5G mobile technology is about to transform the way people use their smartphones and, in turn, how hotels are run and what they offer. In the future, smartphones won’t be the only things requiring 24/7 data connectivity. New innovations like autonomous cars, smart homes (and hotels), the Internet of Things and others will rely on wireless networks, requiring advanced connectivity solutions such as 5G.
“5G, or fifth generation, technology represents a transformational leap in performance over today’s 4G networks,” said Michele Dupre, group VP at Verizon Enterprise Solutions. “Once fully deployed, it will provide users with super-fast speeds, massive bandwidth or capacity and lower latency than today’s 4G networks. 5G service latency could eventually be less than 10 milliseconds—many times faster than the blink of an eye.”
Latency is a combination of time required to send data across a distance and the processing time required at each end, and these low-latency services are the most important aspect of 5G, Enseo CEO and founder Vanessa Ogle said. “There will be an increased opportunity with low latency for virtual reality and other augmented technology,” she said.
In addition to revolutionizing guestroom entertainment with low latency, the unique capabilities of 5G could unleash new possibilities in terms of what types of services and applications a hotel might offer.
“Imagine guests being greeted in their own native language with digital signage or other communications instantaneously wherever they are on property,” Ogle asked. “With no-latency communication, it’s possible.”
Beyond a basic touchscreen kiosk, companies like New Zealand-based Soul Machines are creating digital assistants that, if combined with 5G and artificial intelligence, could understand people’s requests and read and respond to their emotions and body language, Dupre said: “Imagine a digital kiosk equipped with an artificial concierge who can direct you where to go for dinner and sympathize with you after a frustrating travel experience.”
With all of the moving parts and people associated with the hotel industry, Internet of Things sensors and applications could dramatically help hotels become smarter and more automated, and 5G would make them that much easier to operate. “Much in the way homes are becoming smarter and more automated, so, too, will hotel rooms,” Dupre said. “IoT sensors could monitor every aspect of the guest experience, from temperature, to lighting, to plumbing—even the ability to know exactly what time roomservice food arrived.”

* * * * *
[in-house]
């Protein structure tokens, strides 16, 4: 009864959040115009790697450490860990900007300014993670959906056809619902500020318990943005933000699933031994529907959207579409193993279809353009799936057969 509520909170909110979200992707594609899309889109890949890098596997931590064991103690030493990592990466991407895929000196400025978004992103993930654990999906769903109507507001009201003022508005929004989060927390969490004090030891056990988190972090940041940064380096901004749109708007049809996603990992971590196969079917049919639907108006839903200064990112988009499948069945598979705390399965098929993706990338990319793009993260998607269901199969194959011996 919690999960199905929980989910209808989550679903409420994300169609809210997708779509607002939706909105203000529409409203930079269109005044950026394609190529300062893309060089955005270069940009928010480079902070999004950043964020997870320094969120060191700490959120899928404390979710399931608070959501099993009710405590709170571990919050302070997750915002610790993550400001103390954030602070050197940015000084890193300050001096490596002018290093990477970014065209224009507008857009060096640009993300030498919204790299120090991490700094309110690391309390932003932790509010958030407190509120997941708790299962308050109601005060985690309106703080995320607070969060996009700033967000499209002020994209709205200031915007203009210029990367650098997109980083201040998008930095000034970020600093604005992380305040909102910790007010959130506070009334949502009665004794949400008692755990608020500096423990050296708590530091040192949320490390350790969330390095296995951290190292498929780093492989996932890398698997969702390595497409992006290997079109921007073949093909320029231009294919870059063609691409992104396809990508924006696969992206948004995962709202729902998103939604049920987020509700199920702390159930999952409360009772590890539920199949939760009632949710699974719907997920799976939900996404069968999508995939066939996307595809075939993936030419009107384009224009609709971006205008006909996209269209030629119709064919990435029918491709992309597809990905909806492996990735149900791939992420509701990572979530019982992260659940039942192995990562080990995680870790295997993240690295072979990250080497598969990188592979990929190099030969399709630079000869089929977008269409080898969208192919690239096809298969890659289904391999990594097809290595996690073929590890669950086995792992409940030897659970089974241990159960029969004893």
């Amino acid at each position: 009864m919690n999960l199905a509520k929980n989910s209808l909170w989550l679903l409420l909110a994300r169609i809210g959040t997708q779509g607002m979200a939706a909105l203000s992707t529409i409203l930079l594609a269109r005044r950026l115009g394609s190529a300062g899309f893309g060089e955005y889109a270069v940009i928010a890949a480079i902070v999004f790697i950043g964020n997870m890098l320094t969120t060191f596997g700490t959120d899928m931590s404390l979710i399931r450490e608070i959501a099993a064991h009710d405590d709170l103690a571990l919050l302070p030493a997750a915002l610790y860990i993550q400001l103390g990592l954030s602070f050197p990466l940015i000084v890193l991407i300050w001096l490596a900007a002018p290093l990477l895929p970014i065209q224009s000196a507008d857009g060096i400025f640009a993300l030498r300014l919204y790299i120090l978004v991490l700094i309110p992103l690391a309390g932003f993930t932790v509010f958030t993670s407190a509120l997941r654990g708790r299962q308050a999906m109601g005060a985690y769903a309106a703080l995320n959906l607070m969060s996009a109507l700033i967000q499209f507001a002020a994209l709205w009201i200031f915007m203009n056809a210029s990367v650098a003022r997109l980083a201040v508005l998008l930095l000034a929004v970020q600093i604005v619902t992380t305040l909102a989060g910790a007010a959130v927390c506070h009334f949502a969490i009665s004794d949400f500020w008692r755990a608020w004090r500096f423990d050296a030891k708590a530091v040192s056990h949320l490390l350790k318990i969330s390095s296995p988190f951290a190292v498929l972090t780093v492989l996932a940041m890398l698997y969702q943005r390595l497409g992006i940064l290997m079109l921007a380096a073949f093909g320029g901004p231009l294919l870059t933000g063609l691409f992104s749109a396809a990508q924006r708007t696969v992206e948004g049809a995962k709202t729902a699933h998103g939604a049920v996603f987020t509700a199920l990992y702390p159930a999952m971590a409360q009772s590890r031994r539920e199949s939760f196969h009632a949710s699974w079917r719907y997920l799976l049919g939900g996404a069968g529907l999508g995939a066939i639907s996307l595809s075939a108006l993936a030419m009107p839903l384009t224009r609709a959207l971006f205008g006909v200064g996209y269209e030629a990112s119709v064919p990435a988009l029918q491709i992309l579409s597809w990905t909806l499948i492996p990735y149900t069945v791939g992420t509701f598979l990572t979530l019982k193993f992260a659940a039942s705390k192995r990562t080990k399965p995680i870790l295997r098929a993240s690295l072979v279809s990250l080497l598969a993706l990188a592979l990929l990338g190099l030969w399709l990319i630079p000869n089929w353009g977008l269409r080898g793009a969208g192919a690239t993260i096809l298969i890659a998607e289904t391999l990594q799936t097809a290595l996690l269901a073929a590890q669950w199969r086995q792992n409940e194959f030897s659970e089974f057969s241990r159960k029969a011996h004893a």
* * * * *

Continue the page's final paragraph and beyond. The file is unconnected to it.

5G will place computing and storage resources at the network edge, unlocking time-sensitive IoT applications and visual cloud services such as media processing, immersive content and gaming. The 5G data centers will enable the hosting of enterprise AI and immersive media applications.
“For the hospitality vertical, there are a number of potentially relevant AI and immersive media applications,” said Dayna Kully, co-founder of 5thGenWireless. “The higher data capacity, faster data rates and enhanced broadcast/multicast features will realize the media vision for a seamless mobile TV experience, such as broadcast services, on-demand and live TV and mobile TV.”
Another big impact item on hotels with 5G is the ability to have distributed cloud applications. This means the property-management system or other cloud-based hotel application can be close to the data, allowing for faster speeds and cleaner design, according to Cathy Zatloukal, the other co-founder of 5thGenWireless.
While 5G can provide better network performance and new applications and services for guests, hotels also can create a new revenue source for hotels. 5G can give companies a virtual wireless private network no matter where they are located, thus creating the new remote office network of the future, Ogle said. “This can give new daytime activities for hotels: using previously unused spaces during the hours when a lot of spaces are unused,” she continued.
There are challenges that hotels will need to overcome when 5G becomes commonplace in a few years. Hotels are struggling to find basic Wi-Fi capabilities, so preparing for the future can be expensive, Ogle said.
“The technology required for 5G density and coverage doesn’t have strong penetration ability to penetrate through buildings and the walls,” she continued.
There will need to be a dramatic amount for investment for 5G infrastructure in hotels, Ogle warned. 5G requires fiber internet connections, which are costly to install and maintain. Ogle suggested finding a great consultant that truly understands 5G because what is needed today won’t be the same in five years. Hotels should think carefully about spending any traditional network infrastructure in their hotels today.
“As they postpone the investment, they can save their budget and accumulate it over the next few years so they can be on the cutting edge of 5G when we all get there,” Ogle said. “Making careful decisions today will bridge the gap from a budget cycle perspective.”